When to Act on a Dream

 

See that title?  Know the answer?—Immediately.

That’s right.  Don’t let the other stuff trip you up.  You know, the ‘incidentals’ :) like your job, spouse or significant other, family, debts.  That’s right…All the things clamoring for your immediate attention, making it pretty certain that when you’re done each day, you’re a limp, soggy ball, just happy to cradle a cup of tea (or something stronger) in your mitts.

They all play ‘adversary’ in the battle for your creative soul.

Now, I can hear all of you scream:  “C’mon now—Be practical.  I have to keep a roof over our heads, pay the childcare bills, and buy groceries. I don’t have time for my dreams.”

I’m here to say:  “Yes, you do…You have to, if you ever want to escape the mundane, workaday world that you somehow bought into and now can’t find your way out of.” How do I know?  I occupied your same space for years.

Case in point:  My earlier lifetime.   I had a teaching job which guaranteed I had no money but I had a little more time than others. Yep, my school teacher job was demanding during the day and then in prepping and correcting at night (as an English/Journalism teacher, those twin duties took up a lot of outside-school time.)

Then, too, I was a single parent, for much of the time, due to circumstances beyond my control.  First, there was that divorce from a husband who never paid child support, meaning I had to take jobs, waitressing or tutoring,  and then there was the death of my second spouse, during my older child’s almost-college years.  These two circumstances guaranteed I worked second jobs…always.

But at night, instead of watching senseless, mind-numbing TV shows, I wrote.  In those hours, I filled whole notebooks.  And then, when computers took hold (yes, my young friends, there was a time when they didn’t exist), I really let my thoughts rip because I could type my thoughts onto my computer, even if I accomplished it via  two-finger pecking of the keyboard.

I worked on my craft all those years.

And when I finally had the chance—at 53—I began to follow my dream, in earnest.  All the practice paid off.  I began sending my material out to local newspapers who began publishing it. Then, I aimed higher.  Each new step in the ladder was cause for celebration, and I continued.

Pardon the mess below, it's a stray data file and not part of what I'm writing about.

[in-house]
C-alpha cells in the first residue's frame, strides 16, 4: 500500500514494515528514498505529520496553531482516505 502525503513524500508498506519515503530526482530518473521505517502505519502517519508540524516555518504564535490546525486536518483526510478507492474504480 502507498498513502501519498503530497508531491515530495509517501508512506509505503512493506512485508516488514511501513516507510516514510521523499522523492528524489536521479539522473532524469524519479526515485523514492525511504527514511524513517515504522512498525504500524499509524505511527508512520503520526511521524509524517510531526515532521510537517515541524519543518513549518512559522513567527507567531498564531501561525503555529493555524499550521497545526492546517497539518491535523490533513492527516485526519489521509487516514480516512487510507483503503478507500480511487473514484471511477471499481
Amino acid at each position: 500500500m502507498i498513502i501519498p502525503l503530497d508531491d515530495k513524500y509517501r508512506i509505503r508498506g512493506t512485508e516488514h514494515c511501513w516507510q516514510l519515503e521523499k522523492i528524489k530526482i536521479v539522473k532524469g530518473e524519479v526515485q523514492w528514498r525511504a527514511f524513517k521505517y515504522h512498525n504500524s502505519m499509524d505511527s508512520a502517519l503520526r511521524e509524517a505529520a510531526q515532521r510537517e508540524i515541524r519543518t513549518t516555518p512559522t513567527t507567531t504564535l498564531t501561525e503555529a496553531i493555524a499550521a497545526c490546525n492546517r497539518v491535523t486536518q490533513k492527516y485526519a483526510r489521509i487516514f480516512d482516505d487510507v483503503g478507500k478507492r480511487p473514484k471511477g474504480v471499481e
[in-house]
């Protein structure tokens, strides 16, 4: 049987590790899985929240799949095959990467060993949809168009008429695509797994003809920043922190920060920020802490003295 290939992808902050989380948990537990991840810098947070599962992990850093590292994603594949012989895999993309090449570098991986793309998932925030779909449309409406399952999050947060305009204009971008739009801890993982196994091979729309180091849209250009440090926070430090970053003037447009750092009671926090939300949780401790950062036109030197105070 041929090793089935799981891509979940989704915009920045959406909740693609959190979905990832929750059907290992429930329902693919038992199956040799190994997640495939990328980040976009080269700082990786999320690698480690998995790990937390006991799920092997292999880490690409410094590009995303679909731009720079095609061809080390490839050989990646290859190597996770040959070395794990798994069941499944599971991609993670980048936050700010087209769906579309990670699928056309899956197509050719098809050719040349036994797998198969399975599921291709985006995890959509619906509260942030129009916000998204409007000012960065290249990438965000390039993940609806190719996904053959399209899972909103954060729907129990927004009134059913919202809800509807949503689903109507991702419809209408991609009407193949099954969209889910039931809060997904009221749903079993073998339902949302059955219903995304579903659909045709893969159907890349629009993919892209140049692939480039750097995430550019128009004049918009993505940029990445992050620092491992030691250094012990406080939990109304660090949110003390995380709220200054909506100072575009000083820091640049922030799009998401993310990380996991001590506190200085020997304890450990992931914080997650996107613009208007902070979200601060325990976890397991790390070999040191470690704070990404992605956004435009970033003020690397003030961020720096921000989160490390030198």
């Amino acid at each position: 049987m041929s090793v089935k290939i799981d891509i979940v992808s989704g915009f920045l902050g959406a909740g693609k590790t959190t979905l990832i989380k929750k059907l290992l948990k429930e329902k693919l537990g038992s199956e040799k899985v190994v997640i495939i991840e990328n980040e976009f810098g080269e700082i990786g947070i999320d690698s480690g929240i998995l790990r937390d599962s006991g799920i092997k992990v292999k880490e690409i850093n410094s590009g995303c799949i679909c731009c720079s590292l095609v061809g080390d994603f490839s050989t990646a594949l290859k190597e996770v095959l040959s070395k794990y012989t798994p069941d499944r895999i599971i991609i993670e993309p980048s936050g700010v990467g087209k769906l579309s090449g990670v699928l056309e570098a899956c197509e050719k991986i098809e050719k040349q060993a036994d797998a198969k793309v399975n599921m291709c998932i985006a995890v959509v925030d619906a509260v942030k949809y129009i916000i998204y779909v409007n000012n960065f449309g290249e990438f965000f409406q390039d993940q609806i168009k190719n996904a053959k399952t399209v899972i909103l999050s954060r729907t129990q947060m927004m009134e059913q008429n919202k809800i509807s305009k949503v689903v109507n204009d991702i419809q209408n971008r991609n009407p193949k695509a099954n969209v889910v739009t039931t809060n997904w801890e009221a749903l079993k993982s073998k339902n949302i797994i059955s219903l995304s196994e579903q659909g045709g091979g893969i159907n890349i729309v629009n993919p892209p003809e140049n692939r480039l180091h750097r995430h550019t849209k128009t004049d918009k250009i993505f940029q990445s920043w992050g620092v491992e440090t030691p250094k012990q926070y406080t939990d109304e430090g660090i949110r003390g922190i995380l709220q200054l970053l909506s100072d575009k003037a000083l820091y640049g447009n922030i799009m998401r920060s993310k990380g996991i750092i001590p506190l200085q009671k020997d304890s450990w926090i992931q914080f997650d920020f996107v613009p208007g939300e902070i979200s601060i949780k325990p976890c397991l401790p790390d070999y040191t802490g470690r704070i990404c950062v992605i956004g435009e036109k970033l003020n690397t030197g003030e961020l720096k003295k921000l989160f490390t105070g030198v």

But I still kept a day job.  For another 8 years, I was a professional realtor, another career that demands ceaseless hours.  Oh, I was making really good money and it was a heady, new experience, but the cost to make that salary was enormous.

In my sixth year,  I had a heart-to-heart talk with myself, asking “Is this what I truly want?” “Do I really want to be one of those people who never realize their dreams?”

And then I answered:  “No…” I’d been thinking and preparing my whole life for this writing thing…” Now, I determined to go for it.  I didn’t want to be one of those in a nursing home who said, “Well, no, I never got around to my mission in life, because life took me elsewhere.”

I wanted, instead, to chart my own course.

So, here’s my older woman’s advice to those of you who face lackluster jobs:  “Identify your dream and feed it, even during the times you really can’t do it, wholeheartedly, due to other demands….

Feed it… even if your feeds are little doses.

Keep your dream alive.  Don’t give in to the gods of materialism, for the very real, worthwhile things in this life are never the ones others tout in the commercial world (that’s why so many fall victim to alcoholism, drug abuse and suicide.)

Finally, if you don’t know what your ultimate life course is, don’t despair, for I discovered:  My life course actually found me… as long as I kept putting myself out there, honing my craft, doing what I love to do. It’s never so much about ‘luck’ as it is a steadfast attention, over time….

But you’ll need to make those first tentative steps and then “Keep at it.” “Slow and steady” wins the day….the months…the years…You’ve got the lifetime; you just need to start.

That’s your Pep Talk…I’m done. 

Now, tell us your thoughts. Do you have a job you’re beginning to hate?  What’s your exit strategy, short of quitting? Are you acting on your dream (if even in small doses?) Comment section below, and PS…You can use a fake name, if you choose..Your e-mail address (tho’ required,) is never published.  Promise.

About admin

A lifetime teacher and realtor who's now a published writer, Colleen Kelly Mellor is a humorist first, ever aware of the thread that connects us all. Her works have appeared in the WSJ, Providence Journal, and CNN and NY Times-acclaimed medical blog, kevinMD.com, to name a few. All material on this blog is exclusive property of the author and cannot be reproduced without this author's express written consent.
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